In a recent report published by MarketWatch, since inauguration day through July 31st, the Department of Education has received over 25,000 borrowers defense claims according to the report published by the agency’s Office of the Inspector General (OIG). Jillian Berman, the author of the MarketWatch report, stated that these applications are for the purpose of discharging federal loans from “borrowers who said they were misled by their schools, which are typically for-profit schools.” These borrowers who filed have now been left hanging with the Trump administrations hold on the processing these claims.

Past Processing Under the Obama Administration

In the report notes, it appears that the Department of Education has only denied two claims and has approved none. This is a far cry from the work that was done under the Obama administration which saw 31,000 claims out of 72,000 approved. However, the OIG has urged the Department to resume processing these claims.

What These Delays Mean for Borrowers

Also listed in the report notes is the concern that this delay can reflect negatively on a borrower’s credit report. Moreover, the simple fact of having the shadow of this loan hanging over borrowers with uncertainty in the resolution of their claims only adds to the difficulty of the situation. Sadly, for-profit colleges in recent years have been known for unethical recruiting practices such as falsifying their data to make them more appealing to prospective students.

The 2015 Movement Against For-Profit Unethical Practices

This recent OIG report has brought the fight against the predatory behaviors of for-profit colleges to the forefront of the current student loan conversation once again. Although student loan borrowers have had this discharge process available to them since the early 90s, only a small portion of the borrowers over the years have filed claims—this changed in 2015.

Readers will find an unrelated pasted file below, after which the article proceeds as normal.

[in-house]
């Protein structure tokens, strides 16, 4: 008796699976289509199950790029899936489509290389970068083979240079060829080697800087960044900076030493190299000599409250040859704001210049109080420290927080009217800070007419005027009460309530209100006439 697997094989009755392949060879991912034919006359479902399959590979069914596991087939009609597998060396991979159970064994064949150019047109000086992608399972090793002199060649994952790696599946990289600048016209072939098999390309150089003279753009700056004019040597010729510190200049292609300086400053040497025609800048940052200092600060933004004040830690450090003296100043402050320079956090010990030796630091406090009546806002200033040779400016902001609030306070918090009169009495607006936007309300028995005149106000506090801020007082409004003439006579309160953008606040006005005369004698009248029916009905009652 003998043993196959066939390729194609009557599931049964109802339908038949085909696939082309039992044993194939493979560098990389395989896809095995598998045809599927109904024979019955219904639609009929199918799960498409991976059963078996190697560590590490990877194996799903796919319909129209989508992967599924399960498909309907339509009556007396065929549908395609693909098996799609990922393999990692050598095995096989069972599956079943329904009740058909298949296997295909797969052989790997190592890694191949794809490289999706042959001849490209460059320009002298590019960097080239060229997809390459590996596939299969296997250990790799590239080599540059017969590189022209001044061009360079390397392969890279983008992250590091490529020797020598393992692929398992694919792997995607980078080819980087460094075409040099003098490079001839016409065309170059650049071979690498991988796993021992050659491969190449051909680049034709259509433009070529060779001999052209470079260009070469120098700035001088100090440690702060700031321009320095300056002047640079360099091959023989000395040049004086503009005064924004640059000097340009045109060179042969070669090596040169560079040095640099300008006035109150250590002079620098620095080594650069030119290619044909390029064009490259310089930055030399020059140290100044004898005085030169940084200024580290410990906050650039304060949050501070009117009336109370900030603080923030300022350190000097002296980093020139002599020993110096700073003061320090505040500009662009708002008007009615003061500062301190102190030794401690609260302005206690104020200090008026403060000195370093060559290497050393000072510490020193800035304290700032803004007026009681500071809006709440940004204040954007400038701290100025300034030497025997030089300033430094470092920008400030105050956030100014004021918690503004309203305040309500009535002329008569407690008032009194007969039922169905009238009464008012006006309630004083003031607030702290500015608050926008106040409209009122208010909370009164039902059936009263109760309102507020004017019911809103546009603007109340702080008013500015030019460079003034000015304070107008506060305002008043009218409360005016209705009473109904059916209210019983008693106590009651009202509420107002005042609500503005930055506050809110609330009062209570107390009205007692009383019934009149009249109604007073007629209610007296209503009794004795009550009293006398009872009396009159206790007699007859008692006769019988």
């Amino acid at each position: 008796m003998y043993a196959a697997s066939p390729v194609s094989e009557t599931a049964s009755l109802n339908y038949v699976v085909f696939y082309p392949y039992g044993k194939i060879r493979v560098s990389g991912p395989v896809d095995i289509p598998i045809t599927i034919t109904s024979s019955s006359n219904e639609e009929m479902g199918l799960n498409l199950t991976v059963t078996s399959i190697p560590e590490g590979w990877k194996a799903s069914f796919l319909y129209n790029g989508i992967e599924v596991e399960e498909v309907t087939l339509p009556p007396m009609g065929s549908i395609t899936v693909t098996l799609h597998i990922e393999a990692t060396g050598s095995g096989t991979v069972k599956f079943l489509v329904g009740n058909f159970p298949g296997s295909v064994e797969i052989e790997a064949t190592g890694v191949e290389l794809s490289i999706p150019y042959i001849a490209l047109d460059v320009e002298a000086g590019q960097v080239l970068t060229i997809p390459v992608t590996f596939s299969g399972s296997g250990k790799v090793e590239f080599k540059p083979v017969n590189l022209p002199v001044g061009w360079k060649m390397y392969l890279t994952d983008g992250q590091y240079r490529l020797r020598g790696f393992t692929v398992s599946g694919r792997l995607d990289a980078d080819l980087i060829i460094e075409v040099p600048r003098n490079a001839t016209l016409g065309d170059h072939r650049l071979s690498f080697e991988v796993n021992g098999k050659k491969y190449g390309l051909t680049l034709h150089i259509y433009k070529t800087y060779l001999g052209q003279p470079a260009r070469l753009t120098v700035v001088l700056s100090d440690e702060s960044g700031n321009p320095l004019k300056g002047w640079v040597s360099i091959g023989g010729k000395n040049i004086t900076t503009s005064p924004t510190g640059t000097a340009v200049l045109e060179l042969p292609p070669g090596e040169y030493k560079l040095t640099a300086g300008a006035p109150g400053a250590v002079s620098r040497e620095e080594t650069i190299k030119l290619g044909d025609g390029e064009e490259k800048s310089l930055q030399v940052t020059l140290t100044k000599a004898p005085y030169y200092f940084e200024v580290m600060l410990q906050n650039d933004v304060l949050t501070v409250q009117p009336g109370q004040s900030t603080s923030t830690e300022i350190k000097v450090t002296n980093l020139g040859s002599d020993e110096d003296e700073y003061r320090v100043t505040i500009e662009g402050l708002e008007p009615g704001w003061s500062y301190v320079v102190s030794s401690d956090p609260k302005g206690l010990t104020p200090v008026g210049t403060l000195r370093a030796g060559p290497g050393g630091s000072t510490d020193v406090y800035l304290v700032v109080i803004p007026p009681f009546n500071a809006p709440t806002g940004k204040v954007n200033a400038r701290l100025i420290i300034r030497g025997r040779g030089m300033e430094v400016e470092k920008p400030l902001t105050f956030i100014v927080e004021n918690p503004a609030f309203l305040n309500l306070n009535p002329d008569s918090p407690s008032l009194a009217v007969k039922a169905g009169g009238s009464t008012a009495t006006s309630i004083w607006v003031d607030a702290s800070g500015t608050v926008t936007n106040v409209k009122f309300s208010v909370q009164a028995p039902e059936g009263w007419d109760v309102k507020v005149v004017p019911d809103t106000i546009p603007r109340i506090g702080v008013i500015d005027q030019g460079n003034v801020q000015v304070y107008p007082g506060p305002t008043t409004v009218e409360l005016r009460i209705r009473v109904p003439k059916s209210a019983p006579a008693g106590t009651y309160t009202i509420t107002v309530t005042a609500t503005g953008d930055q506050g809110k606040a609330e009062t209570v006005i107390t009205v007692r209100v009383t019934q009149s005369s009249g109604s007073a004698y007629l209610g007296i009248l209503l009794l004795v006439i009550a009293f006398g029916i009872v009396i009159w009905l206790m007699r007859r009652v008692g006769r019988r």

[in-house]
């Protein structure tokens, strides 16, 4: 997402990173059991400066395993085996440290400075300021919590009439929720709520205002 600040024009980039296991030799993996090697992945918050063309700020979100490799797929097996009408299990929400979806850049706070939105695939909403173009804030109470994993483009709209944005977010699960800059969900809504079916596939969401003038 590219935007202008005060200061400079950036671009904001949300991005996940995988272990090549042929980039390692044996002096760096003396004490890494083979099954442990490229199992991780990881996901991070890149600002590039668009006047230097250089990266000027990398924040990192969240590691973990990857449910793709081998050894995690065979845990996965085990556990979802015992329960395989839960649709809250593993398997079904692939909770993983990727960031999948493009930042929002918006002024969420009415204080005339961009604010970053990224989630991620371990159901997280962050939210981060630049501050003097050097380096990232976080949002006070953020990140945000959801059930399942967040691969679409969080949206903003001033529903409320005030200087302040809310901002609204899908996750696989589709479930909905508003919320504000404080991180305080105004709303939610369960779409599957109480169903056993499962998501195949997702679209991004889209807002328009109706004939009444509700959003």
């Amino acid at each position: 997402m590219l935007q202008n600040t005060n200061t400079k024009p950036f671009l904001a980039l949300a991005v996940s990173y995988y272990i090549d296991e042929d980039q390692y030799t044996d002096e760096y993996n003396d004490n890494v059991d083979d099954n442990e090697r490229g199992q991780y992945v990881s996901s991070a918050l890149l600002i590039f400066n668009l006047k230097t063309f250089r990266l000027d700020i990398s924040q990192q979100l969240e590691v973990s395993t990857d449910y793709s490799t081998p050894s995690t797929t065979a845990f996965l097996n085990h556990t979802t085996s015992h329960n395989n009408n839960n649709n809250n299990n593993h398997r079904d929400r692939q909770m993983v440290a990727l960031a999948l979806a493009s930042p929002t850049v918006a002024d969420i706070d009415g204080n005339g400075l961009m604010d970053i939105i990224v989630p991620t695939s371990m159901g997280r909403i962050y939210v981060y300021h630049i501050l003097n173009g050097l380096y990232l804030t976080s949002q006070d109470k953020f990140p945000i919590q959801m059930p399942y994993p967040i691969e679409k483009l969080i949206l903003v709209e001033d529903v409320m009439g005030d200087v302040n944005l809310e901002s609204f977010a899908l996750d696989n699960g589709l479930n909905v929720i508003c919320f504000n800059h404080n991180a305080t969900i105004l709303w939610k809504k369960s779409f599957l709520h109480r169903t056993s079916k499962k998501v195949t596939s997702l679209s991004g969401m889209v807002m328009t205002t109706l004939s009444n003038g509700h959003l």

Corinthian College, a once major for-profit college chain went under after claims were brought forward regarding their false data, which included exaggerated job placement numbers as well as graduations rates. In the wake of Corinthian College’s collapse, hundreds of borrowers came forward to demand the Obama administration to develop discernable procedures for submitting a claim. In 2016, after negotiations with stakeholders, officials finally published borrowers defense regulations, which were supposed to go into effect this year. However, these have since been put on hold as the current administration is forming a new group to reassess these regulations and processes.

Unfortunately, on of the glaring issues that is facing the Department to resume processing claims is staffing. The group as it sat in 2016 included 10 attorneys a director, and 19 contractors from two different companies. This group has now shrunk dramatically to only six people on staff from the two contractors. If the administration is serious about resuming processing of these claims, then the group that is going to be working through thousands of claims will most certainly have to be larger. Until then, it is very unlikely that the department will be able to process these claims in a timely manner after the defense borrower regulations have been established.